Opportunities for heritage crafts in Deptford

These days heritage crafts are very much associated with individual makers; they are often small businesses that struggle to survive, or they make a living but cannot afford to take on apprentices to train in these crafts and pass the skills on.

Deptford is lucky to have the Cockpit Arts studios on Creekside, where crafters such as potters, weavers, jewellers and others are given help and advice in how to turn their skills into a sustainable business.

But while there are plenty of local crafters working in the decorative arts, at the moment there is very little opportunity for people in Deptford to learn or even see rural crafts in action. Even skills as common as green woodworking or basket making can only be seen at rural craft fairs.

There has been a lot of discussion on these pages, and among the members of Deptford Is.. and the organisations we have been in touch with, about the importance of our local heritage. People generally interpret the word 'heritage' to refer to buildings, places, or solid objects, but it's interesting to note that Unesco - the same body that awarded World Heritage status to Greenwich - also has a convention that is concerned with safeguarding 'intangible cultural heritage', part of which covers traditional craft skills. Some 117 countries have signed the convention - sadly the UK is not one of them.

According to Unesco's convention: 'Rather than focusing on preserving craft objects, safeguarding attempts should instead concentrate on encouraging artisans to continue to produce craft and to pass their skills and knowledge onto others, particularly within their own communities.'

Our three projects - the construction of the Lenox warship, the re-establishment of Sayes Court Gardens and the seven bridges of the Thames waterfront - could offer many opportunities for demonstrating a variety of heritage crafts, and even providing apprenticeships in them, in parallel with state-of-the-art technology and digital modelling processes that will offer valuable training and transferable skills for local students.

These heritage crafts could also add an extra dimension to the tourism draw created by the three projects, with the opportunity to host special open days, run courses, and attract additional volunteers to the site.

The Heritage Crafts Association was set up to support and promote heritage crafts in the UK and its website contains a lot of useful information about individual crafts and craftspeople, case studies, surveys and initiatives that are under way to try and achieve these aims.

Earlier this year the chair of the HCA, Robin Wood, visited the New Oseberg Ship Foundation in Norway, where a Viking ship is being built using traditional crafts and traditional tools. He spent several days volunteering on the project, and wrote a fascinating account of his experience on his blog.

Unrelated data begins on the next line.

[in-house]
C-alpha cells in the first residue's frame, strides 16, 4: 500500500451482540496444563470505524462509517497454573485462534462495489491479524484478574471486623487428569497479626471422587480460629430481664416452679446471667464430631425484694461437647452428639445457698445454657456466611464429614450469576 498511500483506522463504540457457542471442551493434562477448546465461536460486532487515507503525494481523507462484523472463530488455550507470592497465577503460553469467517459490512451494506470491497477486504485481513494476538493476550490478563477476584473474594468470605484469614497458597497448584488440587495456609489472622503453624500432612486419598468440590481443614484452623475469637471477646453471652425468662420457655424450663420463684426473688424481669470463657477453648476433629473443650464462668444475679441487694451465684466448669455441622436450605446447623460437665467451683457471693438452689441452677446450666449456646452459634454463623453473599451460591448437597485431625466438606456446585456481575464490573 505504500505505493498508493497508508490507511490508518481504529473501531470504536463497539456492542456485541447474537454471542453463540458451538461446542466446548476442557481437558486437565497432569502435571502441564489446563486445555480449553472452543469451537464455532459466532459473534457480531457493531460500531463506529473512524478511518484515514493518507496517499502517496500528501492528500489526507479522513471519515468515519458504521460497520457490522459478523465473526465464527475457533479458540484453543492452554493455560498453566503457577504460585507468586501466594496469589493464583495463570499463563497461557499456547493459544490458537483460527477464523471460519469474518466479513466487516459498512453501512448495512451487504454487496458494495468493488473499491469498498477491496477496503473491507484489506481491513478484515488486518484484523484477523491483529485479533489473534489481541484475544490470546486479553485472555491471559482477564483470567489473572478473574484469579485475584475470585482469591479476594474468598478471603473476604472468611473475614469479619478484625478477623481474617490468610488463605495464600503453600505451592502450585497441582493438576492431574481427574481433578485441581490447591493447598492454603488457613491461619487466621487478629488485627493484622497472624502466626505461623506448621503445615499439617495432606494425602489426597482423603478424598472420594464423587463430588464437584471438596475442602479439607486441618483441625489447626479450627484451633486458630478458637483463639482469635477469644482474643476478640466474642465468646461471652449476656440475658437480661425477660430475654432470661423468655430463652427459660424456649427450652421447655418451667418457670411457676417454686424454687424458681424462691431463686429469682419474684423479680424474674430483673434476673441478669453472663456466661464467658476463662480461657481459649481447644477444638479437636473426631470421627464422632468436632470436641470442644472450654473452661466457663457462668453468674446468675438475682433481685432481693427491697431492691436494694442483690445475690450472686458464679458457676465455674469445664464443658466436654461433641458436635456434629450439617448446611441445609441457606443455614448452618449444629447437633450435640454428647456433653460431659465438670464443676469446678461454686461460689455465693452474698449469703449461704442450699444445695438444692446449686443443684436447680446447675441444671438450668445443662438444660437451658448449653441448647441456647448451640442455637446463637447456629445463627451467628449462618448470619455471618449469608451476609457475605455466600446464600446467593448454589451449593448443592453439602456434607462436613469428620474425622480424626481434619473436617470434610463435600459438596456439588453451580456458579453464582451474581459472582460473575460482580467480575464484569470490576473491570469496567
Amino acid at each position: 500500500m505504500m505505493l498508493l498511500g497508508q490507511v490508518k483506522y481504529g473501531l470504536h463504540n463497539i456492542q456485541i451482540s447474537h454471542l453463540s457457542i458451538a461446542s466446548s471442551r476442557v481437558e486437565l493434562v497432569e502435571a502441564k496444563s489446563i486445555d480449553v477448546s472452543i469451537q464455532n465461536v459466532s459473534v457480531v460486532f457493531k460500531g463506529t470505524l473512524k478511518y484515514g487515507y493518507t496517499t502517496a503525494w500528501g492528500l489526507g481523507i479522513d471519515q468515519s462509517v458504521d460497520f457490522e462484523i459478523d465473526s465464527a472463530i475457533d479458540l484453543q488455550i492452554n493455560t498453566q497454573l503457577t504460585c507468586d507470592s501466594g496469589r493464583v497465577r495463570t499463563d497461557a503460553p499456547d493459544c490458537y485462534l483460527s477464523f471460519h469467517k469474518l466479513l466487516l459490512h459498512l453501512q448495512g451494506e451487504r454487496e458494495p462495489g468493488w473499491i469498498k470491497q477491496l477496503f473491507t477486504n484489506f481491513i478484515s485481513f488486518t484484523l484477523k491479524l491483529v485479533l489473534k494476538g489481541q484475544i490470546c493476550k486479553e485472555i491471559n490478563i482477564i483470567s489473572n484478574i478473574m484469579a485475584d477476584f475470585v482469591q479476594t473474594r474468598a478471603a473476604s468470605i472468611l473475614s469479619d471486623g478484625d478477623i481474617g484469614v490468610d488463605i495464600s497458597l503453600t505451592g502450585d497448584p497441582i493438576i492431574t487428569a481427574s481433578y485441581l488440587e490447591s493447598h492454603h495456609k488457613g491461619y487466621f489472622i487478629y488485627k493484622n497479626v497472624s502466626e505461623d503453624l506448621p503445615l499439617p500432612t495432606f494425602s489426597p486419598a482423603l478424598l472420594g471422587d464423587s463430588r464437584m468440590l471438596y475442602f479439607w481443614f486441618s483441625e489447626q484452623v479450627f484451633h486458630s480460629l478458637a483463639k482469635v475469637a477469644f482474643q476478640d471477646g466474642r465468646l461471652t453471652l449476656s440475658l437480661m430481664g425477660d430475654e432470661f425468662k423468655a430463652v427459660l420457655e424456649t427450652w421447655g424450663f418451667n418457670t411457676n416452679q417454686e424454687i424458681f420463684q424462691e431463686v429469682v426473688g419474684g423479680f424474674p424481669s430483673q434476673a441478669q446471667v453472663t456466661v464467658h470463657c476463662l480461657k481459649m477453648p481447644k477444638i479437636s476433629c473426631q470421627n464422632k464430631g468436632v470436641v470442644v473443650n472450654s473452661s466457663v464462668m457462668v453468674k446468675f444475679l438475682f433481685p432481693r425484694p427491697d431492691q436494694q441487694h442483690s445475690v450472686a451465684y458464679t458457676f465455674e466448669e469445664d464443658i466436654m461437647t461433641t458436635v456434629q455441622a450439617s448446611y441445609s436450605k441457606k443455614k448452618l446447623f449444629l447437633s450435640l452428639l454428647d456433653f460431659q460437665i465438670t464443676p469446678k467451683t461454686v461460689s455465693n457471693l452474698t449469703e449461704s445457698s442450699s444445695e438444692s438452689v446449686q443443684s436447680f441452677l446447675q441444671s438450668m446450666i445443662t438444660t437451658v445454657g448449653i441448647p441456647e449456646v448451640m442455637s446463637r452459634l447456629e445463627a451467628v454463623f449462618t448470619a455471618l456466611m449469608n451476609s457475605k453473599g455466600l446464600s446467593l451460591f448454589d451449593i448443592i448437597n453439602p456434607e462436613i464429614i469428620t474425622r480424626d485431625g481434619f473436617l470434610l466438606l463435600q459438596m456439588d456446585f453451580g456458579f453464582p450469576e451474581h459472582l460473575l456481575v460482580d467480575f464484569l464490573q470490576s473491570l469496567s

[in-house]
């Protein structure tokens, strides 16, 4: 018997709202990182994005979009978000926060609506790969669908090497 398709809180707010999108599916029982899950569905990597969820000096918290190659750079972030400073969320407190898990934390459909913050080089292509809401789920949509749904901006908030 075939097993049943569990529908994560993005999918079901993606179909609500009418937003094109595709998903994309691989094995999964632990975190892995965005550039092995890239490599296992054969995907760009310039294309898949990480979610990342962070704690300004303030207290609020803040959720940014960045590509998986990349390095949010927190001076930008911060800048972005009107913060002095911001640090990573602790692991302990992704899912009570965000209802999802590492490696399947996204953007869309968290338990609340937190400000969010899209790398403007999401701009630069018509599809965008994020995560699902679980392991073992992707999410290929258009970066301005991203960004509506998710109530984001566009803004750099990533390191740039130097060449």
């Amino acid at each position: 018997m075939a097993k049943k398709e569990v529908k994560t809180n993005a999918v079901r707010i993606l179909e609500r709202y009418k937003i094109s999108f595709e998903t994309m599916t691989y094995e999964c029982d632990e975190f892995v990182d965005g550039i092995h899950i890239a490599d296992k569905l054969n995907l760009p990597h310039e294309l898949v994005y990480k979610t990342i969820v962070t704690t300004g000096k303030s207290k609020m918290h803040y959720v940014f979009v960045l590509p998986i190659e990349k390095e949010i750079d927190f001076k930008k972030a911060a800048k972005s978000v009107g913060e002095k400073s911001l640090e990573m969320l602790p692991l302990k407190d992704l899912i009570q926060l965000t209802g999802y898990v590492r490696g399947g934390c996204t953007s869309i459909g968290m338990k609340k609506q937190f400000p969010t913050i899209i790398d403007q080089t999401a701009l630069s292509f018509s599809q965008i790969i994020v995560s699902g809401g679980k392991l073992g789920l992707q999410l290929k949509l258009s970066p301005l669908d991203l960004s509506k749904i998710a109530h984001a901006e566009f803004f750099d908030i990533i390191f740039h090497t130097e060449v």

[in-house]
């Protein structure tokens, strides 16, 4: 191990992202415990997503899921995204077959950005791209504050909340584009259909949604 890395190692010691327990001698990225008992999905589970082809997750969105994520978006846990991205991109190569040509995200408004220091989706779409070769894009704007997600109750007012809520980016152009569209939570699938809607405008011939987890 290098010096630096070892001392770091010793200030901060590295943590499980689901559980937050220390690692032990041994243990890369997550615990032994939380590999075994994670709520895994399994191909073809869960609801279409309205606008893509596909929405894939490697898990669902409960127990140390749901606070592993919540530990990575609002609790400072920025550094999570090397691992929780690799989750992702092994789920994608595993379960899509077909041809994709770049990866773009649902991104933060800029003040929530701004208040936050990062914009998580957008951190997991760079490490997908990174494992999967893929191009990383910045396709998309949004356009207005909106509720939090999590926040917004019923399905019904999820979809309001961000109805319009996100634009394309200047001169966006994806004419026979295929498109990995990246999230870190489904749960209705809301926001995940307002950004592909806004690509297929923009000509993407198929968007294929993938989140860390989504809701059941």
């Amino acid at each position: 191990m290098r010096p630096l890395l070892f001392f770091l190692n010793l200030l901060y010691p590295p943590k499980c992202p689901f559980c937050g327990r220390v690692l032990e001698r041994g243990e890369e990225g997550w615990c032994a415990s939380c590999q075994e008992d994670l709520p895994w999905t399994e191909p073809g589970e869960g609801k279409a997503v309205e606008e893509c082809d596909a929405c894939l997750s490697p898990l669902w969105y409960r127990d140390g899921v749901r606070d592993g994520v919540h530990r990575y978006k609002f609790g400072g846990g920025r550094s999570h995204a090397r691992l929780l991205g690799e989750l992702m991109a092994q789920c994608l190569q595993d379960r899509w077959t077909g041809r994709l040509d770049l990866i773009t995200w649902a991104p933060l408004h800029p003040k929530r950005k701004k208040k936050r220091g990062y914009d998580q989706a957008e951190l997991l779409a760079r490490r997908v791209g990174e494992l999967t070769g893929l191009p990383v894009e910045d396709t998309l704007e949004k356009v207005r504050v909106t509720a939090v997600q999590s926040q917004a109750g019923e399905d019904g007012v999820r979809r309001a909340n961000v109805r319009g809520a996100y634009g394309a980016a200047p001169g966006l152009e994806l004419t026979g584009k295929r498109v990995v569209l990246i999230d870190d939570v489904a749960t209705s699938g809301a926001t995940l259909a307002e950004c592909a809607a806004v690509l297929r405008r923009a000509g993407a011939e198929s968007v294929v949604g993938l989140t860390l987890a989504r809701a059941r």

The first post is here, with links at the bottom to the following posts, I think there are seven in total. Robin has also kindly given permission for us to use a few of his photographs, but there are many more on his own blog.

In the photo above, the complex process of splitting the logs is shown - in fact the process in itself is not complex, involving the use of wedges and hammers, but the skill comes in anticipating how the log will split, and taking note of knots and so on in the wood which could change the direction of the split


Above the planks are being hewn to size using an axe like the one below. Note how the axe and the volunteer are on opposite sides of the plank - this ensures that only the plank, not the volunteer's legs, gets hewn. Heritage crafts have also been exploited in the production of the tools that are being used - forging and woodworking in the case of the axes. In his final post, Robin reveals that he is intending to use some of his skills in a project in Dover next year, to reconstruct a Bronze Age boat using the tools and methods of the time.


Heritage crafts also have many uses and applications in garden management and maintenance, including specific woodworking crafts such as rakemaking, basket making and even riddle and besom making.

Saturday, 10 December 2011

Build the Lenox!

This week, the Deptford Is... team produced a brochure to introduce The Lenox Project to maritime enthusiasts and potential supporters. Click here to download the four-page document.

The Lenox Project aims to build a replica 17th century warship in the restored dockyard at Convoys Wharf. The project would reconnect Deptford with its maritime heritage, creating jobs and apprenticeships with modern, transferable skills. The Lenox was the first of King Charles II's great Thirty Ship building programme of 1677. Her construction and that of her sister ships was the responsibility of Samuel Pepys, famous diarist and Secretary of the Admiralty, and is extensively recorded in official records and artworks of the period. Thanks to painstaking research by marine historian and author, Richard Endsor – whose book The Restoration Warship covers the history of the Lenox in minute detail – it is possible to construct an exact replica.